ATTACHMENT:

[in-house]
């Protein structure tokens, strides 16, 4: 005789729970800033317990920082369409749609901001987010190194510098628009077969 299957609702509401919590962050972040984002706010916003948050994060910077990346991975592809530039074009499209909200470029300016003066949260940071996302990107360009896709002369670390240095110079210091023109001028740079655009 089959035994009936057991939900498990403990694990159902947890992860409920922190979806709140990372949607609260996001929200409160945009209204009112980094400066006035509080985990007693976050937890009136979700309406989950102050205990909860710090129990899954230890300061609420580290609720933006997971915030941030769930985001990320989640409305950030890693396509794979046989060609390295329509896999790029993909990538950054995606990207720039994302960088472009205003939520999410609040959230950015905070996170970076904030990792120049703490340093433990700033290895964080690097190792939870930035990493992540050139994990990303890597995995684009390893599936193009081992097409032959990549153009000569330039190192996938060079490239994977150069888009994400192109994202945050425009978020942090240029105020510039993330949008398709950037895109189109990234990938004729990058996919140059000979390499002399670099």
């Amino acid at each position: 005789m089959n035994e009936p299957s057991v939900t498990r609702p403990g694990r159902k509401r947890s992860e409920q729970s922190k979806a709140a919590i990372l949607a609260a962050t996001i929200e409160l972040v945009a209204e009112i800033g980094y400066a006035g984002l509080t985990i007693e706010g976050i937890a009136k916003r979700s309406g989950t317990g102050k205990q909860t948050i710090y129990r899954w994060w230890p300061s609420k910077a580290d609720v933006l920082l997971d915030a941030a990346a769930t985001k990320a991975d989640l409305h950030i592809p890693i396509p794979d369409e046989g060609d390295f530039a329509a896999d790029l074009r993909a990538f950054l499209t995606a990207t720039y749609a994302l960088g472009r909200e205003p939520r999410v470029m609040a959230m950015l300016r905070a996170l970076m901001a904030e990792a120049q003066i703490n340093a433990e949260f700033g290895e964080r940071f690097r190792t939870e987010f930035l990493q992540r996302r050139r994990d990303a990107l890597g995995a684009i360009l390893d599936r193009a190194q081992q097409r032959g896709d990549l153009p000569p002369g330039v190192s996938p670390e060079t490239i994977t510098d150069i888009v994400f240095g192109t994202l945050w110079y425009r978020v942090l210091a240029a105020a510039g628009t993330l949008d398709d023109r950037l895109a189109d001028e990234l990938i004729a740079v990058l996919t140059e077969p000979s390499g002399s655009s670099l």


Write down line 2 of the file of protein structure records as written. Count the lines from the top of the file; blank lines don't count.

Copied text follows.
């Protein structure tokens, strides 16, 4: 005789729970800033317990920082369409749609901001987010190194510098628009077969 299957609702509401919590962050972040984002706010916003948050994060910077990346991975592809530039074009499209909200470029300016003066949260940071996302990107360009896709002369670390240095110079210091023109001028740079655009 089959035994009936057991939900498990403990694990159902947890992860409920922190979806709140990372949607609260996001929200409160945009209204009112980094400066006035509080985990007693976050937890009136979700309406989950102050205990909860710090129990899954230890300061609420580290609720933006997971915030941030769930985001990320989640409305950030890693396509794979046989060609390295329509896999790029993909990538950054995606990207720039994302960088472009205003939520999410609040959230950015905070996170970076904030990792120049703490340093433990700033290895964080690097190792939870930035990493992540050139994990990303890597995995684009390893599936193009081992097409032959990549153009000569330039190192996938060079490239994977150069888009994400192109994202945050425009978020942090240029105020510039993330949008398709950037895109189109990234990938004729990058996919140059000979390499002399670099």